Source: Forced Migration List.
Please find below the call for papers for our panel at the 2015 SIEF Congress in Zagreb, Croatia. The deadline for submissions is midnight, January 14th, 2015. Please feel free to circulate the CFP to anyone who might be interested.
Thank you and best regards,
Sahil Warsi (SOAS, UK) and Milena Belloni (University of Trento, Italy)
Refugee Visions and Realities: Interpreting Time with People on the Move
This panel aims to investigate how refugees conceive and make sense of time while inhabiting various contexts where they are “in transit”, and how different imaginations of the past and the future influence their present lives.
“How can the past and future be, when the past no longer is, and the future is not yet? As for the present, if it were always present and never moved on to become the past, it would not be time, but eternity” – Augustine of Hippo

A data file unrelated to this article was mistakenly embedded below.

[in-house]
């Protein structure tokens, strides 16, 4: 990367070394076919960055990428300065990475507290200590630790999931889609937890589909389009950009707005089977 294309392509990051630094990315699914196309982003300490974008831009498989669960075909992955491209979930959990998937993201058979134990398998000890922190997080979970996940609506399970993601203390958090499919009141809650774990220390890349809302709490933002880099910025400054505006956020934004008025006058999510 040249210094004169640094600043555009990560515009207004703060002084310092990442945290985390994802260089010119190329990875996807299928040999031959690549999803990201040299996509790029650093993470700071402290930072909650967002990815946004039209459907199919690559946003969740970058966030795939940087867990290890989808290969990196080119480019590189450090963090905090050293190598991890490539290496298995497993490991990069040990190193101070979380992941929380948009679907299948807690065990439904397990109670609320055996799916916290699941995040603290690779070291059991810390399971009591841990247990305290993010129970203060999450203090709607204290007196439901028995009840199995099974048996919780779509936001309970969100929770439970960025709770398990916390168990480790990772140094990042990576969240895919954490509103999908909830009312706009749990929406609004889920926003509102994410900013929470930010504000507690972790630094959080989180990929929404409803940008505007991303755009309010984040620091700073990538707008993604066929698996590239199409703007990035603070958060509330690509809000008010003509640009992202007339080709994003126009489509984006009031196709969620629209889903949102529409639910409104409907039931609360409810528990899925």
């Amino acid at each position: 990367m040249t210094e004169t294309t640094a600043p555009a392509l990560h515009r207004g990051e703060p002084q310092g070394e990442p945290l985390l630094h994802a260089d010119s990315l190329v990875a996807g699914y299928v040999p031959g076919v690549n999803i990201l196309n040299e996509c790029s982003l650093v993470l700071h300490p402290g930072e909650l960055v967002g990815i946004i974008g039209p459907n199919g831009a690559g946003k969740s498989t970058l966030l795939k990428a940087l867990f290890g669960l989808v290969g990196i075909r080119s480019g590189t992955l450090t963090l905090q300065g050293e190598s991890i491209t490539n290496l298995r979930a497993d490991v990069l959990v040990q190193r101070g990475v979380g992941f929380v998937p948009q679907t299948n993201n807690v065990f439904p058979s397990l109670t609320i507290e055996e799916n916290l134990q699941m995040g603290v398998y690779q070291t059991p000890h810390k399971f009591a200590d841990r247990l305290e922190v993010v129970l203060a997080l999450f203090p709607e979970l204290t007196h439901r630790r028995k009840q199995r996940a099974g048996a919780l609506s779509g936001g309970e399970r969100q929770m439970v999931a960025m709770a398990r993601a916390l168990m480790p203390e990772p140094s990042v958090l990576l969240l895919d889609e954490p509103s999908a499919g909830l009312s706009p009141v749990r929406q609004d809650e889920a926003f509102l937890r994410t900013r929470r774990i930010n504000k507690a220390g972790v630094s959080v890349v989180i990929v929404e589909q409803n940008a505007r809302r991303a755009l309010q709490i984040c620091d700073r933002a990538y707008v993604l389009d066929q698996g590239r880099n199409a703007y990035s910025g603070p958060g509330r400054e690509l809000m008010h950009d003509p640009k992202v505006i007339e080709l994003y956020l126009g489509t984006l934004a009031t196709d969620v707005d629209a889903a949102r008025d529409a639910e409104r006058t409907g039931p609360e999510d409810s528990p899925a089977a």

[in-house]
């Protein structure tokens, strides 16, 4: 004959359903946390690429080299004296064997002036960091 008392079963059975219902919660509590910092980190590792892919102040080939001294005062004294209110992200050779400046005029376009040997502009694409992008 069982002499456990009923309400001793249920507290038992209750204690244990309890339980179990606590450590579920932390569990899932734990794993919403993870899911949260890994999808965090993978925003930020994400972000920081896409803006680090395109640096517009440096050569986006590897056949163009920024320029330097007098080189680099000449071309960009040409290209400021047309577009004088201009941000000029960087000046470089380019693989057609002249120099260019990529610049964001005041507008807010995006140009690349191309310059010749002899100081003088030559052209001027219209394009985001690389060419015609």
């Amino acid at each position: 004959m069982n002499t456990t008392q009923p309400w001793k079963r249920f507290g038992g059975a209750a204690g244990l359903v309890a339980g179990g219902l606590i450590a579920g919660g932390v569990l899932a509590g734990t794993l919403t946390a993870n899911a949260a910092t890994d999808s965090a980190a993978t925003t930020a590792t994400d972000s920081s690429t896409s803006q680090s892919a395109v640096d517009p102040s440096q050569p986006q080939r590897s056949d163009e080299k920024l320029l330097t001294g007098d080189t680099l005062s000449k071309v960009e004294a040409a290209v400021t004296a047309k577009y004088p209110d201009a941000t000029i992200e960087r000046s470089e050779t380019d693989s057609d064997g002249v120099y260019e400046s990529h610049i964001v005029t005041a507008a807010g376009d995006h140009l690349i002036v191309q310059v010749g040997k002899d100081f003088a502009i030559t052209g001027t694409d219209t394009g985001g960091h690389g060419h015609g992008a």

This panel aims to investigate how refugees on the move make sense of “time” and how different imaginations of the past and future influence refugees’ present lives. The reality of refugees living in a condition of transit, perceived or real, is often shaped by institutionally framed futures (repatriation, integration, resettlement) and requirements of demonstrable pasts (persecution, traumatic events). As part of navigating their present realities and coping with challenges of daily life, refugees are themselves engaged in achieving desired futures often imagined “elsewhere”, and in managing relationships with past homelands, travels, etc. Drawing on theoretical debates about refugees’ movements, aspirations, and imagination (e.g. Malkki 1995; Appadurai 2004; Horst 2006), this panel invites original ethnographic contributions which explore conceptions and practices through which refugees make sense of their “time” while living on the move. Presenters are encouraged to investigate the interaction of imagination and reality through questions that might include: What future projects, memories, and selves are engendered in refugees’ movements among various geographical contexts? How are refugees’ everyday practices productive of or tempered by imagination of the future or the past? What implications can the focus on conceptions of time have for ethnographic research on refugees and migration?